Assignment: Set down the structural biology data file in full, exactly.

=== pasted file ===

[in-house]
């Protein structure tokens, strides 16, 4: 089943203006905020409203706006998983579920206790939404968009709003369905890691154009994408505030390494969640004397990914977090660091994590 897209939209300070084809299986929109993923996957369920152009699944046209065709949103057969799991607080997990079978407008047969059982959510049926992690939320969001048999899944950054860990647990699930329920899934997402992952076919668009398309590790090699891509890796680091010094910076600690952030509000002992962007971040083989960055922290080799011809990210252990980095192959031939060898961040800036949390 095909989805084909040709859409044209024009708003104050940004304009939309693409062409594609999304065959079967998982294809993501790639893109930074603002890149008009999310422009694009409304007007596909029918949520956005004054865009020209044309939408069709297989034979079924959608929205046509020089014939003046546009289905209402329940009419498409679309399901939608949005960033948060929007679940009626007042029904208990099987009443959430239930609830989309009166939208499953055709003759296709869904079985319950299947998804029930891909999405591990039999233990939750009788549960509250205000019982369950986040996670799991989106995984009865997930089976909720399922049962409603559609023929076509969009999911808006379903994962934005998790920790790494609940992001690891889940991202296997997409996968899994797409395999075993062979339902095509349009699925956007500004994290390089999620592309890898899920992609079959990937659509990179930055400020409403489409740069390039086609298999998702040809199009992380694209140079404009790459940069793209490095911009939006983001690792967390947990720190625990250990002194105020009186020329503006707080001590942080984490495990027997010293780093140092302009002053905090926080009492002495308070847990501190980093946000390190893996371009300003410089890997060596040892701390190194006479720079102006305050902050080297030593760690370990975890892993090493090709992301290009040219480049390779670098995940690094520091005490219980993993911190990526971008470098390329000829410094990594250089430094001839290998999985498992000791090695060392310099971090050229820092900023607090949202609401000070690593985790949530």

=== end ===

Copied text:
[in-house]
């Protein structure tokens, strides 16, 4: 089943203006905020409203706006998983579920206790939404968009709003369905890691154009994408505030390494969640004397990914977090660091994590 897209939209300070084809299986929109993923996957369920152009699944046209065709949103057969799991607080997990079978407008047969059982959510049926992690939320969001048999899944950054860990647990699930329920899934997402992952076919668009398309590790090699891509890796680091010094910076600690952030509000002992962007971040083989960055922290080799011809990210252990980095192959031939060898961040800036949390 095909989805084909040709859409044209024009708003104050940004304009939309693409062409594609999304065959079967998982294809993501790639893109930074603002890149008009999310422009694009409304007007596909029918949520956005004054865009020209044309939408069709297989034979079924959608929205046509020089014939003046546009289905209402329940009419498409679309399901939608949005960033948060929007679940009626007042029904208990099987009443959430239930609830989309009166939208499953055709003759296709869904079985319950299947998804029930891909999405591990039999233990939750009788549960509250205000019982369950986040996670799991989106995984009865997930089976909720399922049962409603559609023929076509969009999911808006379903994962934005998790920790790494609940992001690891889940991202296997997409996968899994797409395999075993062979339902095509349009699925956007500004994290390089999620592309890898899920992609079959990937659509990179930055400020409403489409740069390039086609298999998702040809199009992380694209140079404009790459940069793209490095911009939006983001690792967390947990720190625990250990002194105020009186020329503006707080001590942080984490495990027997010293780093140092302009002053905090926080009492002495308070847990501190980093946000390190893996371009300003410089890997060596040892701390190194006479720079102006305050902050080297030593760690370990975890892993090493090709992301290009040219480049390779670098995940690094520091005490219980993993911190990526971008470098390329000829410094990594250089430094001839290998999985498992000791090695060392310099971090050229820092900023607090949202609401000070690593985790949530």